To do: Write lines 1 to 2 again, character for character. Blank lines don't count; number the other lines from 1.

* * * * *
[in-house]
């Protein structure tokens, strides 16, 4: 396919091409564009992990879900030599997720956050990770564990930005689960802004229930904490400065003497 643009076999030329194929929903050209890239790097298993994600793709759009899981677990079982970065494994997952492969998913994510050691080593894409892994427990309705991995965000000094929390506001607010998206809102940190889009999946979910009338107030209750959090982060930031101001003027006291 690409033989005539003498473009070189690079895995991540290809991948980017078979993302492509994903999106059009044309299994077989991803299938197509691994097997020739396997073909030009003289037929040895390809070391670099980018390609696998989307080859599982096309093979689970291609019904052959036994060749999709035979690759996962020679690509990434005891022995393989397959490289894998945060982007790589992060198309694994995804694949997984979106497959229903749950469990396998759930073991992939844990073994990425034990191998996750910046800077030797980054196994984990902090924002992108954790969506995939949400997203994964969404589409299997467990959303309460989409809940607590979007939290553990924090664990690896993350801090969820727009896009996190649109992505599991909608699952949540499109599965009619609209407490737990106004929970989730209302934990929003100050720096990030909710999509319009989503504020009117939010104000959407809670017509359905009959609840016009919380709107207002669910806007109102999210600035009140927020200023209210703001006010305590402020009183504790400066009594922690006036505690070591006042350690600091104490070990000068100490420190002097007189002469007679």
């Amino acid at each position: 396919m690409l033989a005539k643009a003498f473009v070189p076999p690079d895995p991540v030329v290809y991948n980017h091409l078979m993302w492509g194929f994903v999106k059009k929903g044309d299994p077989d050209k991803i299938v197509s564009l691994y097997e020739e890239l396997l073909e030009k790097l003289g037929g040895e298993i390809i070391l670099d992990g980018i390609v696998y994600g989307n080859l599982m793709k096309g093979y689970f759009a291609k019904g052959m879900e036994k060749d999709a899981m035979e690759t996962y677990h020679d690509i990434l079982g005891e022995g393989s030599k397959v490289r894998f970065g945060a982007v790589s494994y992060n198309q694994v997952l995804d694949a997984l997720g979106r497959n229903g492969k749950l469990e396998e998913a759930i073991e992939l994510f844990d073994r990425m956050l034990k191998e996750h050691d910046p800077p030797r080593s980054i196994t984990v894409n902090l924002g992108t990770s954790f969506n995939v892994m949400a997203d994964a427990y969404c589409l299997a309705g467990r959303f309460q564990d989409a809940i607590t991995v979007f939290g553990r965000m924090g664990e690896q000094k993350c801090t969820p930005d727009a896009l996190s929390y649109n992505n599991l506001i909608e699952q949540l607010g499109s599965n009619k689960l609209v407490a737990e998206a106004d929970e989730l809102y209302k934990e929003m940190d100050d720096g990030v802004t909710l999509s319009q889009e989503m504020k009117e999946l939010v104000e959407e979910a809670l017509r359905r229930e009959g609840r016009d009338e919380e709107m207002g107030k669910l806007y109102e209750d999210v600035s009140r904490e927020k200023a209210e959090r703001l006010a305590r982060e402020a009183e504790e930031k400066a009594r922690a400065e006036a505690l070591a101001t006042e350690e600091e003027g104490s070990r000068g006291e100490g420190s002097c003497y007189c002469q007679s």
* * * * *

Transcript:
[in-house]
């Protein structure tokens, strides 16, 4: 396919091409564009992990879900030599997720956050990770564990930005689960802004229930904490400065003497 643009076999030329194929929903050209890239790097298993994600793709759009899981677990079982970065494994997952492969998913994510050691080593894409892994427990309705991995965000000094929390506001607010998206809102940190889009999946979910009338107030209750959090982060930031101001003027006291 690409033989005539003498473009070189690079895995991540290809991948980017078979993302492509994903999106059009044309299994077989991803299938197509691994097997020739396997073909030009003289037929040895390809070391670099980018390609696998989307080859599982096309093979689970291609019904052959036994060749999709035979690759996962020679690509990434005891022995393989397959490289894998945060982007790589992060198309694994995804694949997984979106497959229903749950469990396998759930073991992939844990073994990425034990191998996750910046800077030797980054196994984990902090924002992108954790969506995939949400997203994964969404589409299997467990959303309460989409809940607590979007939290553990924090664990690896993350801090969820727009896009996190649109992505599991909608699952949540499109599965009619609209407490737990106004929970989730209302934990929003100050720096990030909710999509319009989503504020009117939010104000959407809670017509359905009959609840016009919380709107207002669910806007109102999210600035009140927020200023209210703001006010305590402020009183504790400066009594922690006036505690070591006042350690600091104490070990000068100490420190002097007189002469007679």